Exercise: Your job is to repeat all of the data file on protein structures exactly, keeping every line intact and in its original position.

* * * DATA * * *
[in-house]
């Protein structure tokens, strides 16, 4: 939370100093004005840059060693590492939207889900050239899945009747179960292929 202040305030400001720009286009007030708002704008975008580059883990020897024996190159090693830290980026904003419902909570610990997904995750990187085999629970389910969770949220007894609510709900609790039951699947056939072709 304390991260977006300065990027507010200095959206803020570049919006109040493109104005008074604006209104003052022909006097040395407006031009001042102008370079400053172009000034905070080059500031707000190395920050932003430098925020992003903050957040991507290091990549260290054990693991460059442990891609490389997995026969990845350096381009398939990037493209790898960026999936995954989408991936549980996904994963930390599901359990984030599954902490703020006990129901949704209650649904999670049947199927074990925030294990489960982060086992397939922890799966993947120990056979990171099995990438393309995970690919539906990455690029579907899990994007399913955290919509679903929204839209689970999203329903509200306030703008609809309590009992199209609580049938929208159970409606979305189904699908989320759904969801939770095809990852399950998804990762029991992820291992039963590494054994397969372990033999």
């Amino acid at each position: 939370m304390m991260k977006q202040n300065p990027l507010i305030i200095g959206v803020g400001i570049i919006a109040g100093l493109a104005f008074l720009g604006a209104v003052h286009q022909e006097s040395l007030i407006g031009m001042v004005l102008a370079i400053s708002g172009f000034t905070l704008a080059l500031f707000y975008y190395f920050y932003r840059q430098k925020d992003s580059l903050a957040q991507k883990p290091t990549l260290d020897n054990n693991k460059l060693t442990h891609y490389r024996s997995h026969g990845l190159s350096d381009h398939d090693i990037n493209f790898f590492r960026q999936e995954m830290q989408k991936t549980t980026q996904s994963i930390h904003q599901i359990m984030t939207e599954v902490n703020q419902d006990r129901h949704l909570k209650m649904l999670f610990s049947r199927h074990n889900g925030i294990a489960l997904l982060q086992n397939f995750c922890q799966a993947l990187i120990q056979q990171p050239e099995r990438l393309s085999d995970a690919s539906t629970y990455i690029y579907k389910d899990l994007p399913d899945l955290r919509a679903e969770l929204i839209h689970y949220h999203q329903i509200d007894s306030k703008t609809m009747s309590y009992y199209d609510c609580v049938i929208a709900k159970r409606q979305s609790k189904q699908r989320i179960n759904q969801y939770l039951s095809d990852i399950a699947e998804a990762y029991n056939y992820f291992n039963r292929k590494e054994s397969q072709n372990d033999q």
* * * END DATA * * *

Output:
[in-house]
């Protein structure tokens, strides 16, 4: 939370100093004005840059060693590492939207889900050239899945009747179960292929 202040305030400001720009286009007030708002704008975008580059883990020897024996190159090693830290980026904003419902909570610990997904995750990187085999629970389910969770949220007894609510709900609790039951699947056939072709 304390991260977006300065990027507010200095959206803020570049919006109040493109104005008074604006209104003052022909006097040395407006031009001042102008370079400053172009000034905070080059500031707000190395920050932003430098925020992003903050957040991507290091990549260290054990693991460059442990891609490389997995026969990845350096381009398939990037493209790898960026999936995954989408991936549980996904994963930390599901359990984030599954902490703020006990129901949704209650649904999670049947199927074990925030294990489960982060086992397939922890799966993947120990056979990171099995990438393309995970690919539906990455690029579907899990994007399913955290919509679903929204839209689970999203329903509200306030703008609809309590009992199209609580049938929208159970409606979305189904699908989320759904969801939770095809990852399950998804990762029991992820291992039963590494054994397969372990033999």
């Amino acid at each position: 939370m304390m991260k977006q202040n300065p990027l507010i305030i200095g959206v803020g400001i570049i919006a109040g100093l493109a104005f008074l720009g604006a209104v003052h286009q022909e006097s040395l007030i407006g031009m001042v004005l102008a370079i400053s708002g172009f000034t905070l704008a080059l500031f707000y975008y190395f920050y932003r840059q430098k925020d992003s580059l903050a957040q991507k883990p290091t990549l260290d020897n054990n693991k460059l060693t442990h891609y490389r024996s997995h026969g990845l190159s350096d381009h398939d090693i990037n493209f790898f590492r960026q999936e995954m830290q989408k991936t549980t980026q996904s994963i930390h904003q599901i359990m984030t939207e599954v902490n703020q419902d006990r129901h949704l909570k209650m649904l999670f610990s049947r199927h074990n889900g925030i294990a489960l997904l982060q086992n397939f995750c922890q799966a993947l990187i120990q056979q990171p050239e099995r990438l393309s085999d995970a690919s539906t629970y990455i690029y579907k389910d899990l994007p399913d899945l955290r919509a679903e969770l929204i839209h689970y949220h999203q329903i509200d007894s306030k703008t609809m009747s309590y009992y199209d609510c609580v049938i929208a709900k159970r409606q979305s609790k189904q699908r989320i179960n759904q969801y939770l039951s095809d990852i399950a699947e998804a990762y029991n056939y992820f291992n039963r292929k590494e054994s397969q072709n372990d033999q």